برخی توضیحات درباره توان هرست و فرآیندهای حافظه بلند در بازار سرمایه
|کد مقاله||سال انتشار||مقاله انگلیسی||ترجمه فارسی||تعداد کلمات|
|14658||2008||9 صفحه PDF||سفارش دهید||4769 کلمه|
Publisher : Elsevier - Science Direct (الزویر - ساینس دایرکت)
Journal : Physica A: Statistical Mechanics and its Applications, Volume 387, Issue 22, 15 September 2008, Pages 5543–5551
The analysis of long memory processes in capital markets has been one of the topics in finance, since the existence of the market memory could implicate the rejection of an efficient market hypothesis. The study of these processes in finance is realized through Hurst exponent and the most classical method applied is R/S analysis. In this paper we will discuss the efficiency of this methodology as well as some of its more important modifications to detect the long memory. We also propose the application of a classical geometrical method with short modifications and we compare both approaches.
It is well known and accepted that some of the human and natural phenomena show long memory, and there are a wide amount of papers about this topic in natural sciences. In economy, as it happened with other processes observed in physics and in general in natural sciences, the study of long memory caught the interest of researchers during the seventies ,  and . Ref.  contains many of the early papers that Mandelbrot wrote on the application of the Hurst exponent in financial time series. Since those days, the application of the long memory processes in economy has been extended from macroeconomics to finance. Examples are Refs. , , , , , ,  and  and recently Ref.  to quote some of them. In finance, the discussion as to whether or not the stock market prices display long memory properties still continues since this fact has important consequences on the capital market theories. So, if stock prices show long memory this means that predictability is not a dream but a possibility. The main implication of this circumstance is that an efficient market hypothesis is clearly rejected because stock market prices do not follow a random walk. The study of the long memory processes is normally realized through the Hurst exponent that can be estimated using three methods 5: 1. R/S Analysis. 2. Detrended Fluctuation Analysis. 3. Periodogram Regression. Our main objective in this paper is to prove that the most popular method used to estimate the Hurst exponent, the R/S analysis, exhibits serious problems and as a result it is possible to obtain evidence of long memory in random series. To avoid these problems, two geometrical methods are introduced to be applied in capital markets. One of them (GM1) is based on a classical formulae of Hurst exponent while the other one (GM2) is based on a new formulae which is introduced in Section 4 and developed further in the Appendix. We will show how this methodology will allow us to study the presence of the long memory processes in the capital markets from a stricter point of view. Regarding the R/S analysis, a new approach to the application of the Anis and Lloyd’s formula in  is introduced to solve the problems presented when subintervals of small lengths are used. The organization of the paper is as follows: In Section 2 we introduce the Hurst exponent basis as well as the R/S analysis to calculate it. In Section 3 we study R/S analysis behavior in the particular case of random series. Section 4 presents a different approach to obtain the Hurst exponent and it is compared with R/S and the modified R/S analysis. The paper continues with an empirical application using the different approaches and finally Section 6 presents the main conclusions.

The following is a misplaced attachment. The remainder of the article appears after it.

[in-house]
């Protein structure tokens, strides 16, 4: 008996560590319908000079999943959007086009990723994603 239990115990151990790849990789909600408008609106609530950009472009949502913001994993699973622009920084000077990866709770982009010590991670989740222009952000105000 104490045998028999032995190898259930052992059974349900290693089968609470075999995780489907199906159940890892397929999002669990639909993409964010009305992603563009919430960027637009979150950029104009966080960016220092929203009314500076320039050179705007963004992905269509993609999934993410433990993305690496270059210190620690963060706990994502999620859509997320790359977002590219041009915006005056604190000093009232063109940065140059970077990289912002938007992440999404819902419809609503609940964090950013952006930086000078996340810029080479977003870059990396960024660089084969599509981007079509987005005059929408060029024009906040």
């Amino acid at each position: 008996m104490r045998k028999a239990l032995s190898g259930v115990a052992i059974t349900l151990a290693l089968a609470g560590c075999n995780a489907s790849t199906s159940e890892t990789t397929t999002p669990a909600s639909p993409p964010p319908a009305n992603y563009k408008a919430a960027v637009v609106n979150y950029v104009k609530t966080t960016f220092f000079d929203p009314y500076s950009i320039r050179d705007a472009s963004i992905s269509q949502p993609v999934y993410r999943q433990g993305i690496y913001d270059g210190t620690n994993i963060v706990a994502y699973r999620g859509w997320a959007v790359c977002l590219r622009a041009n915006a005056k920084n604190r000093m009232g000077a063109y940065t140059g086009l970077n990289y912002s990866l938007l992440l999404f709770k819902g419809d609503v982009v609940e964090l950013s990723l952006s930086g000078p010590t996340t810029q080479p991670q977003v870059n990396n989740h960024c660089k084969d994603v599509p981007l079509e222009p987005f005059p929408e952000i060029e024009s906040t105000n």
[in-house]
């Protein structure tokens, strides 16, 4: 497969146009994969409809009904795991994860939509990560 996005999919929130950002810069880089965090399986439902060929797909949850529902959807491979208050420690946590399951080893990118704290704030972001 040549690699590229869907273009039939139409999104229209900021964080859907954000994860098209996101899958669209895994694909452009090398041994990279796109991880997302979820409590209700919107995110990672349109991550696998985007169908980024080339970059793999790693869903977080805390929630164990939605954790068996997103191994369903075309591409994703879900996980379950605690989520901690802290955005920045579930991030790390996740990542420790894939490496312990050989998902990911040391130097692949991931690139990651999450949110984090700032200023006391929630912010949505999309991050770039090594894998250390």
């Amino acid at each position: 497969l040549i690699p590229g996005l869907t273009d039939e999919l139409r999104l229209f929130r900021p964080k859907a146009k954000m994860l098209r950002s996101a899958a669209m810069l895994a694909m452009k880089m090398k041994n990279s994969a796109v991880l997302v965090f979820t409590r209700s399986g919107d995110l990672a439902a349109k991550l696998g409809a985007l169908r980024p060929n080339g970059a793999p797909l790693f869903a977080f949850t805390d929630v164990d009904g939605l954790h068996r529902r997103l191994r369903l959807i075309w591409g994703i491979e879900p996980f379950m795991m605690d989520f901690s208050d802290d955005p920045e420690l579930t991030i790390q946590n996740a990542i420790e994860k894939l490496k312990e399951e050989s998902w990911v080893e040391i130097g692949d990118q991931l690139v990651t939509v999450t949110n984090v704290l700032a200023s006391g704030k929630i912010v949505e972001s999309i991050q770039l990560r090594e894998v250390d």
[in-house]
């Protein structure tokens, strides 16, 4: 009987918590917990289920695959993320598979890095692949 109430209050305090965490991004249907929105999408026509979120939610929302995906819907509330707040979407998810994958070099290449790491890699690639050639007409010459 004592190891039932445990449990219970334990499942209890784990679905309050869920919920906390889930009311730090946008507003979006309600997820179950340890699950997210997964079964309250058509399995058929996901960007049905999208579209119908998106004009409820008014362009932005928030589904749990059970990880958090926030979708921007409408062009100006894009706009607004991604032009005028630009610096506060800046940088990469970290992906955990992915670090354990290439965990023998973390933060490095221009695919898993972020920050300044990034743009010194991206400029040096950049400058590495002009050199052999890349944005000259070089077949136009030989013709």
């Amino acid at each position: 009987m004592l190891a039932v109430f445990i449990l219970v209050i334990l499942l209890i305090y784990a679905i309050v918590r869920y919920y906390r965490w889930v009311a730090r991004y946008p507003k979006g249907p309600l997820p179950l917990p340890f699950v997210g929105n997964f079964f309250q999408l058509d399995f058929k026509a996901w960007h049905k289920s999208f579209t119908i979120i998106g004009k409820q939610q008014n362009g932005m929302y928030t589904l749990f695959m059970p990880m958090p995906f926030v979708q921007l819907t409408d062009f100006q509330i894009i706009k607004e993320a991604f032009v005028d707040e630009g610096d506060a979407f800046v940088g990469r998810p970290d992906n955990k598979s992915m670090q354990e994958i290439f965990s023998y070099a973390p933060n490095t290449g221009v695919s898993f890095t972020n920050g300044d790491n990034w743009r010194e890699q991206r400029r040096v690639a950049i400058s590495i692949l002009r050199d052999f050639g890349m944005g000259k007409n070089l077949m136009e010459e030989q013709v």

نتیجه گیری انگلیسی
To conclude, we will like to point out that this paper presents several theoretical and empirical results about the calculation of the Hurst exponent. Two methods, GM1 and GM2, are proposed. We prove that in both cases they are correct in an asymptotic way (Appendix contains the proof for GM2) and show empirical evidence via Monte Carlo simulations that they are also accurate for short series. Any other result provided, for example the distribution of the Hurst exponent calculated by GM2 can be approximated by a normal one; that GM1 and specially GM2 are more accurate than R/S analysis, or the sensibility of HH to a non-zero mean, is also empirical. A theoretical proof of these results should be very interesting as a base for further research. Since the calculation of HH is used in other fields, the two methods proposed can be useful, especially if the series contains few data. From our point of view, it is clear that using R/S analysis to determine the Hurst exponent can lead to incorrect results if it is not carried out carefully, and evidence of long memory can be obtained in random series. Results contained in this paper shows that the influence of series length is very important in the Hurst exponent calculation when R/S analysis is used. Table 1 shows that Hurst exponent is nearer 0.5 when more than 5000 data are used, which, in financial series, means data from about 20 years. However, even in this case, standard deviation is 0.13 which means that a Hurst exponent of 0.64 does not necessarily involve the presence of memory in the series. It is clear that exhibited deviations by R/S analysis are more significant if we bear in mind that several articles such as Refs. ,  and  or Ref. , obtain the Hurst exponent values close to 0.7. In the case of the Spanish market, for example, Blasco and Santamaria  reported evidence of long range dependence in Madrid Stock Exchange with the Hurst exponent values around 0.60 in the different sectorial indexes. The study represents a sample of 14 years, which means around 3500 data. If we observe Table 3 in the case of 3000 data the Hurst exponent calculated using R/S analysis has an average of 0.52 with a standard deviation of 0.12. With regard to our formulation, by the opposite, gives satisfactory results when it is applied over random series, so it seems to be suitable. On the other hand, we proved that if GM2 is used, the distribution of the Hurst exponent of a random series can be approximated by a normal one, which allows determining confidence intervals for HH. Previous papers in the line of studying the underlying distribution of the Hurst exponent of random walks are Refs.  and . It seems clear that HH, calculated using GM1 and GM2 is sensible to the series average value (in fact, to the variation coefficient), so this fact has to be considered in robust analysis, because this means that a random series could apparently show memory, when what really happens is that the mean is not zero. In financial series, it means that in large horizons there will be a positive (or negative if the mean was negative) gain. Regarding the methodology proposed to apply modified R/S analysis introduced by Anis and Lloyd , the obtained results show better accuracy than classic R/S analysis, but, as it can be observed in Table 4 and Table 5, GM2 gives better results, especially with short series. The empirical application shows that, once the influence of the average is deleted, there is no evidence of long memory in the analysed financial data, so we cannot conclude that the series are not random. If these results are accepted as valid, Indexes follows a random walk in which the mean of the returns can be different from 0. Finally, we would like to remark that the main goal of this paper is just to indicate that results obtained for HH using R/S analysis can lead to erroneous conclusions, as well as to provide simple tools for more consistent and accurate results in financial data.